Sadly, there is little to disagree with in terms of the ecological fundamentals of Hay’s analysis. However, there is a flaw in his account, creating cracks through which the light gets in (if we choose to look for it). This flaw lies in Hay’s conceptualisation of risks as ‘uninsurable’, a term that he uses in three distinct senses, not all of which apply equally to the risks of climate catastrophe.
Firstly, Hay contends that a risk is uninsurable when, by definition, insurance cannot be provided through market-based mechanisms. This applies to risks associated with market collapse, whether triggered by a financial crisis, a global pandemic, the outbreak of war or environmental catastrophe. Market-based insurance against market collapse is effectively worthless, as the circumstances under which a claim can be made are also circumstances under which it is highly unlikely that any private insurance provider will be in a position to pay out. It is this sense of uninsurability that underpins Hay’s critique of the idea that the welfare state ‘decommodifies’ risk: the insurance in question could not be meaningfully offered as a marketable commodity in the first place.
The second sense in which a risk might be uninsurable is where it is unaffordable: where individuals ‘cannot afford the market-determined price’ for insurance against said risk.[ii] However, unaffordability is not exclusively a question of individual insurance and market prices. Insurance against risk might also be unaffordable at the collective level, where the collectivity (usually the state) is unable to mobilise enough resources (public and private, domestic and international) to respond adequately to the crisis.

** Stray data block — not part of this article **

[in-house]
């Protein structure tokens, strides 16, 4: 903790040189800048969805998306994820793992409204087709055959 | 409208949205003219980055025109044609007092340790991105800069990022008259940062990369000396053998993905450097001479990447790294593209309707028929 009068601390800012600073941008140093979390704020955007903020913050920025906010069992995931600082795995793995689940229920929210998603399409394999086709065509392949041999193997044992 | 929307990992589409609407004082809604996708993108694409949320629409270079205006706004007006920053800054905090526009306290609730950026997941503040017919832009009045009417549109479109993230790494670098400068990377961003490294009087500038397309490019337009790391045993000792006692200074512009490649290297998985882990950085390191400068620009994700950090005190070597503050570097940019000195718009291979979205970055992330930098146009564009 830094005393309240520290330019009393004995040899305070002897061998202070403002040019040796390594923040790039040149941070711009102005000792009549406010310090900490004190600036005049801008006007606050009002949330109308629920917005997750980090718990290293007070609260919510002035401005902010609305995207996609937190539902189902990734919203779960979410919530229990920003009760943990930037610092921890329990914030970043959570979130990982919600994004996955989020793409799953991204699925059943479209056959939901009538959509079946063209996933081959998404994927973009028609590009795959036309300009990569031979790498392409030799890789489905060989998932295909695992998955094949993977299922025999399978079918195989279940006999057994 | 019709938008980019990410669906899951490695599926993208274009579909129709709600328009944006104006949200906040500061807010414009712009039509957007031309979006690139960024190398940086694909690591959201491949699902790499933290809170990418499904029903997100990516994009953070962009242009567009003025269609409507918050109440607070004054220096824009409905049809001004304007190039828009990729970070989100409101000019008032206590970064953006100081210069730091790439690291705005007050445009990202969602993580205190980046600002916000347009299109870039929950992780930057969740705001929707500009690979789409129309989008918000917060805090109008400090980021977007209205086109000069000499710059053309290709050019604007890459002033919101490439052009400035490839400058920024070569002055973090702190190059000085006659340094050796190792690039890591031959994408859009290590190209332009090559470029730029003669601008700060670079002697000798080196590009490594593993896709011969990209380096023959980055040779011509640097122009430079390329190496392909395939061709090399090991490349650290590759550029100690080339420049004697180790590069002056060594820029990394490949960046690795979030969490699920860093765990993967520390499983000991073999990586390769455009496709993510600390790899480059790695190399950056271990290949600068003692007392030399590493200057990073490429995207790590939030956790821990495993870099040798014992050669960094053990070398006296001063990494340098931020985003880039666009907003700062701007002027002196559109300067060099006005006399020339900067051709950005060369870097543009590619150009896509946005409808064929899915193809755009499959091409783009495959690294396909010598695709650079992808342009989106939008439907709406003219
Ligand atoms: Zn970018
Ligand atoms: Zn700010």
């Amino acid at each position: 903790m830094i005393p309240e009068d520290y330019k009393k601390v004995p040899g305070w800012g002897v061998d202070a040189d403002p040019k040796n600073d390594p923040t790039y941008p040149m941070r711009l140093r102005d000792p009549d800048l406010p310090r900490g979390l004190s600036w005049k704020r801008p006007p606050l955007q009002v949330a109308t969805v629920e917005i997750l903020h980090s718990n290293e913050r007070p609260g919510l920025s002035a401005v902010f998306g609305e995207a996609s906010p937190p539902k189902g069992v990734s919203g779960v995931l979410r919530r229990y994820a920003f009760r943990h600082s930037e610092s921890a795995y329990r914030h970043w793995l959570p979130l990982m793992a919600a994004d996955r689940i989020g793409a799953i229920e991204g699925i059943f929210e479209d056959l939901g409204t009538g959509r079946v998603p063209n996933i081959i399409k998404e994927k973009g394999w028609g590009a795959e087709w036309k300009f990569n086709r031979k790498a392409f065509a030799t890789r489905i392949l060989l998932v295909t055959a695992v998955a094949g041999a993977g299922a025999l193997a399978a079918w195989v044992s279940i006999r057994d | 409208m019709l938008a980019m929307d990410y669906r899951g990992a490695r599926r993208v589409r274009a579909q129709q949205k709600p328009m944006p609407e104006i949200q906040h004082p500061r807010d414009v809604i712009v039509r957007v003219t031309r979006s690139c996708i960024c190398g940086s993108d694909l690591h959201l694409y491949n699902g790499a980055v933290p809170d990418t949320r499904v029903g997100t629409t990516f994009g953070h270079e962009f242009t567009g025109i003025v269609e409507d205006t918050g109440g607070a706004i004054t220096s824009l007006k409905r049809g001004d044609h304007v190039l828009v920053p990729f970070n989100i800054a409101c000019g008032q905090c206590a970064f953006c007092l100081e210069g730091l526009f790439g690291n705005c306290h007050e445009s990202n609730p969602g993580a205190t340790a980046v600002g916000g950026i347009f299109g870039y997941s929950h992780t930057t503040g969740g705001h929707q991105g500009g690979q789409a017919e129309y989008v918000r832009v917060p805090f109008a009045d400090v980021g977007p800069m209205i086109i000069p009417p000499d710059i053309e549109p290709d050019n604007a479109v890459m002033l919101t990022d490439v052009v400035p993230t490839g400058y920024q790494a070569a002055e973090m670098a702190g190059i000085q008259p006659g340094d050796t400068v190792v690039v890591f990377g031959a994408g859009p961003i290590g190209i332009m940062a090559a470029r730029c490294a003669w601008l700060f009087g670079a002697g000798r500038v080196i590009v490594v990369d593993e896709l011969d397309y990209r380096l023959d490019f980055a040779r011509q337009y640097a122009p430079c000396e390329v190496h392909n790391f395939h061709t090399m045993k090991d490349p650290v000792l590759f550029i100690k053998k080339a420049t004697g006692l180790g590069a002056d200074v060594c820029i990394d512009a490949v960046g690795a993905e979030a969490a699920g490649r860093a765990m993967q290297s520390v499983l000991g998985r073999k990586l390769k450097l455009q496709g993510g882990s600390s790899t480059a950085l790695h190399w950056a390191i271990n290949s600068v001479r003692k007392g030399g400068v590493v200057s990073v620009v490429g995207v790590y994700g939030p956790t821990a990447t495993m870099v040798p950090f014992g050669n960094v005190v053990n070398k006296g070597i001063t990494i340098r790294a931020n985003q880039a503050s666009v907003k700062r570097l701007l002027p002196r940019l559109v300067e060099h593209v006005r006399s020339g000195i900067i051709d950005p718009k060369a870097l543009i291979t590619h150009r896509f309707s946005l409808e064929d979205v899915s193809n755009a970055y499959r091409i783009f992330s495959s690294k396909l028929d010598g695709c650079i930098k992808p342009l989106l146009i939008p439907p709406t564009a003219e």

Thirdly, a risk might be uninsurable when it is unquantifiable. This is a risk that cannot be anticipated in any way, that defies the actuarial logic of insurance altogether. In such cases, market-based insurance may well be of little value. However, this is not (necessarily or solely) because such insurance is too expensive or because private insurers will have collapsed before they are able to compensate policy-holders. It may simply be because policies are worded so tightly that they exclude the precise novel circumstances that arise, and customers are similarly unable to anticipate and stipulate the coverage that they actually require. The mismatch between business interruption insurance policies and the circumstances of the COVID-19 pandemic offer a useful illustration of this dynamic: some policies only covered certain pre-specified diseases, whereas others only covered business closure due to disease outbreaks on-site.